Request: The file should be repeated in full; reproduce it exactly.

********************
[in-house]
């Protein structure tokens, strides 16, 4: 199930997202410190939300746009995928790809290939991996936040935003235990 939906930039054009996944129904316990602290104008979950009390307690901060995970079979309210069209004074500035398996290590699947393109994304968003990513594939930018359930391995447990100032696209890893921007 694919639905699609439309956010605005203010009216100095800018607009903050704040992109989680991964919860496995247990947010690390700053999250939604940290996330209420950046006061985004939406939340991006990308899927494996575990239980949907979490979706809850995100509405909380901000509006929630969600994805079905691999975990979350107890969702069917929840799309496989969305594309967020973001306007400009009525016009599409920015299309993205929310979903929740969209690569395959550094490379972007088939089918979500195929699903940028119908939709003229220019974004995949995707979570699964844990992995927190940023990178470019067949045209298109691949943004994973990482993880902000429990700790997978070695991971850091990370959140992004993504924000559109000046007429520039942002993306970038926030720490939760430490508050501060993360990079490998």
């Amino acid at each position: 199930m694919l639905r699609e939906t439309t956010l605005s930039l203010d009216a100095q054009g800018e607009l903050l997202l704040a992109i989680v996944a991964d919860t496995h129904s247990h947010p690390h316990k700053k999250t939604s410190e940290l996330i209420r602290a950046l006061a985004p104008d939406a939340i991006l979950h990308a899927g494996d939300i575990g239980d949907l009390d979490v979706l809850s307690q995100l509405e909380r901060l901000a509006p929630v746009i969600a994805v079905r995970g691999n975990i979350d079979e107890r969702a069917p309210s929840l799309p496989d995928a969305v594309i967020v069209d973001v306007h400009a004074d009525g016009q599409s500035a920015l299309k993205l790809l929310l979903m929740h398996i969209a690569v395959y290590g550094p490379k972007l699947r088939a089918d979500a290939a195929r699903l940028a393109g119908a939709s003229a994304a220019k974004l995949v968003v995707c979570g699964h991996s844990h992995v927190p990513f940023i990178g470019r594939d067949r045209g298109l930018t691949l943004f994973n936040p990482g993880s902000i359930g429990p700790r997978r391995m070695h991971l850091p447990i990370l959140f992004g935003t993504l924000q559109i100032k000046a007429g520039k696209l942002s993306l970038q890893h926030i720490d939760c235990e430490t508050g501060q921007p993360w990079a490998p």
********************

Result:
[in-house]
């Protein structure tokens, strides 16, 4: 199930997202410190939300746009995928790809290939991996936040935003235990 939906930039054009996944129904316990602290104008979950009390307690901060995970079979309210069209004074500035398996290590699947393109994304968003990513594939930018359930391995447990100032696209890893921007 694919639905699609439309956010605005203010009216100095800018607009903050704040992109989680991964919860496995247990947010690390700053999250939604940290996330209420950046006061985004939406939340991006990308899927494996575990239980949907979490979706809850995100509405909380901000509006929630969600994805079905691999975990979350107890969702069917929840799309496989969305594309967020973001306007400009009525016009599409920015299309993205929310979903929740969209690569395959550094490379972007088939089918979500195929699903940028119908939709003229220019974004995949995707979570699964844990992995927190940023990178470019067949045209298109691949943004994973990482993880902000429990700790997978070695991971850091990370959140992004993504924000559109000046007429520039942002993306970038926030720490939760430490508050501060993360990079490998």
């Amino acid at each position: 199930m694919l639905r699609e939906t439309t956010l605005s930039l203010d009216a100095q054009g800018e607009l903050l997202l704040a992109i989680v996944a991964d919860t496995h129904s247990h947010p690390h316990k700053k999250t939604s410190e940290l996330i209420r602290a950046l006061a985004p104008d939406a939340i991006l979950h990308a899927g494996d939300i575990g239980d949907l009390d979490v979706l809850s307690q995100l509405e909380r901060l901000a509006p929630v746009i969600a994805v079905r995970g691999n975990i979350d079979e107890r969702a069917p309210s929840l799309p496989d995928a969305v594309i967020v069209d973001v306007h400009a004074d009525g016009q599409s500035a920015l299309k993205l790809l929310l979903m929740h398996i969209a690569v395959y290590g550094p490379k972007l699947r088939a089918d979500a290939a195929r699903l940028a393109g119908a939709s003229a994304a220019k974004l995949v968003v995707c979570g699964h991996s844990h992995v927190p990513f940023i990178g470019r594939d067949r045209g298109l930018t691949l943004f994973n936040p990482g993880s902000i359930g429990p700790r997978r391995m070695h991971l850091p447990i990370l959140f992004g935003t993504l924000q559109i100032k000046a007429g520039k696209l942002s993306l970038q890893h926030i720490d939760c235990e430490t508050g501060q921007p993360w990079a490998p």